Guests gather to listen and cheer on The Strokes. Photo by Madeline Wheeler
As the trend of music festivals
continues to grow, Washington DC
receives its very own Coachella.
Taking place in West Potomac
Park next to the Washington monument
and the Lincoln memorial,
Landmark music festival brought in a
crowd of over 25,000 people on each
of the two days it ran. Being its first
year on the late summer festival map,
the crowd at Landmark was considerably
smaller than other more notable
festivals, such as Lollapalooza
in Chicago, which brings in crowds
of around 300,000 annually.
The main headliners of Landmark
were Drake, Alt-J and the Strokes.
At almost $150 for a one-day pass,
music festivals offer many bands
and large crowds at insane prices.
Two-day $100 passes were sold back
in late spring, but were of a limited
availability and sold out within several
days. Some of the larger festivals,
such as Glastonbury in England,
offer other various performers, face
painting, sleeping accommodations
and water slides, among other features.
In contrast, Landmark failed to
provide such luxuries.
The festival organizers did provide
an wristband system which
allowed festival goers to get their
entry bracelets scanned at the food
and alcohol stands to purchase consumables.
A prerequisite was linking
one’s credit card information to the
bands online prior to the concert, a
difficult yet effectively instructive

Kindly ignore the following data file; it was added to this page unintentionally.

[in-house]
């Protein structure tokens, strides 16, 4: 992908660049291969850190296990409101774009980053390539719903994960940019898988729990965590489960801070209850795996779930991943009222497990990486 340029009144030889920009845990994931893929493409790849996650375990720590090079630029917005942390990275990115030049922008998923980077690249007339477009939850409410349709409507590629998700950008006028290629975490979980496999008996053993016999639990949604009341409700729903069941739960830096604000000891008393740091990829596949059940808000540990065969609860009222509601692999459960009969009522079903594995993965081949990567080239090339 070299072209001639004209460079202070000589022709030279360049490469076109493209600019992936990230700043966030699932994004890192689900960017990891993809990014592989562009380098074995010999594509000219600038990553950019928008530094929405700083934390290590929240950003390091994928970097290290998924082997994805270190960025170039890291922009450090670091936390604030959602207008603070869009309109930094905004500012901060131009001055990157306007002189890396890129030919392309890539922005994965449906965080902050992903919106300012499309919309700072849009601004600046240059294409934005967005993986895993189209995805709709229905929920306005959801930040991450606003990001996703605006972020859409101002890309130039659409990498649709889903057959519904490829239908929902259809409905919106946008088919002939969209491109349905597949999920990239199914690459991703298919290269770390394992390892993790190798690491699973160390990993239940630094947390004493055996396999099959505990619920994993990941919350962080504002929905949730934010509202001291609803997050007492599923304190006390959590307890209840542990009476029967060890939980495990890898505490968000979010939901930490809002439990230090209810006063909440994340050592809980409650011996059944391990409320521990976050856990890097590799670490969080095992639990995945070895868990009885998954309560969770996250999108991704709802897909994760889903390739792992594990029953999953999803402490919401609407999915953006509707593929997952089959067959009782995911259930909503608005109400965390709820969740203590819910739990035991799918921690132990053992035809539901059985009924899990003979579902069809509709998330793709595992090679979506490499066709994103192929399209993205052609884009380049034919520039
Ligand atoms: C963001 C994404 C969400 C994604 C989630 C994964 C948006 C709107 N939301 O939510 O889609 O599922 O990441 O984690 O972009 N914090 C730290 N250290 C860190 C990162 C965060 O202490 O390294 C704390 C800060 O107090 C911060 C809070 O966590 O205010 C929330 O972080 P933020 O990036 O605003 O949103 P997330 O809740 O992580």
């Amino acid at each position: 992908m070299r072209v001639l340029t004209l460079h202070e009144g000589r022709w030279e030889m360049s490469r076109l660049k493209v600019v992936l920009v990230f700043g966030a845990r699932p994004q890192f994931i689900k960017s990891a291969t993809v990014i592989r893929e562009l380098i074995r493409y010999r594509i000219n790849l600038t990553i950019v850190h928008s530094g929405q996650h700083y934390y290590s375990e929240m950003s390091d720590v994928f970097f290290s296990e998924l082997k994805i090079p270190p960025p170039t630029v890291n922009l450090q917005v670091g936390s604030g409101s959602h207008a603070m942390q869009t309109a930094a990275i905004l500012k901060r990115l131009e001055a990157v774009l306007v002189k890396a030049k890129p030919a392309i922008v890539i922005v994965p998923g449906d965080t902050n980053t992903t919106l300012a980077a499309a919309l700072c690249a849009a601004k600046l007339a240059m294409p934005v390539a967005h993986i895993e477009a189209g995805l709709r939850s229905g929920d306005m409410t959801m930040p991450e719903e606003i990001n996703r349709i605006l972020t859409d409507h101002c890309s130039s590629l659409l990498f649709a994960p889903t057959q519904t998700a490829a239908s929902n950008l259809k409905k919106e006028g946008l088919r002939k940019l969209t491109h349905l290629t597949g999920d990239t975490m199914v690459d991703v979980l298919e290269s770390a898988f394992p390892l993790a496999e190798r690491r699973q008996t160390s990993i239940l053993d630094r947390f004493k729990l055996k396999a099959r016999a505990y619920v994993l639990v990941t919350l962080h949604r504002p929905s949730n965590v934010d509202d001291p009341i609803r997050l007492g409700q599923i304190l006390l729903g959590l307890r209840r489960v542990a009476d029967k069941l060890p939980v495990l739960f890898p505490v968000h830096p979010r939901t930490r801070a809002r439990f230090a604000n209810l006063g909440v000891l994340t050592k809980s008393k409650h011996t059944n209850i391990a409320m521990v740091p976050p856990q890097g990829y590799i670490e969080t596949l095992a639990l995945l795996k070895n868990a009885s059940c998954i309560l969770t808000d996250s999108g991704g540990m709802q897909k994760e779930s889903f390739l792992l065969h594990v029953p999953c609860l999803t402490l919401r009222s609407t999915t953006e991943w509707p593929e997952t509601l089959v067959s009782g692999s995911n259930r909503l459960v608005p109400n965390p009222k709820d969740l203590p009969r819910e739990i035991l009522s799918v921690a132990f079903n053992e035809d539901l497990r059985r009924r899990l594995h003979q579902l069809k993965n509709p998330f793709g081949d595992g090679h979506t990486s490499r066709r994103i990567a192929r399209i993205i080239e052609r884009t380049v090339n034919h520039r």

and helpful feature. The organization
of the festival was lackluster, but
the workers were lacking experience
as expected, this being the first year
of the fest.
Drake and The Strokes, being on
different days of the festival, both
graced the same stage on the weekends.
Both headliners drew different
crowds of people to the festival, i.e.
most people that are huge Strokeheads
do not favor the wicked rapping
of Drake. On the other hand,
fans of Drake most likely would not
love to spend an extra $150 to stay
an extra day to watch the Strokes
smash their set with a now rare, raw
vibrancy for the music industry.
Although the crowds were smaller
than most festivals, by the time
the Strokes had come on, the crowd
was so tight and expansive that getting
a cough drop out of one’s pocket
was virtually impossible. It is often
said that seeing your favorite band
at a music festival is the least enjoyable
of venues. This is due to the
large amounts of people and the fact
that you will most likely have to sit
through many other bands that you
do not feel so fondly about. The
Strokes closed the festival on Sunday,
September 27, and brought an insane
cult of lifelong fans. People from all
over the globe flocked to the Strokes’
second to last show of the year,
which opened with the first song on
their first album, both entitled “Is
This It.” Freshman, Mariel Wheeler,
attended the show.
“It was unreal how good [The
Strokes] sounded. And I honestly
cannot believe I was fortunate
enough to attend and meet such
nice people. We were so squished
we couldn’t help becoming friends,”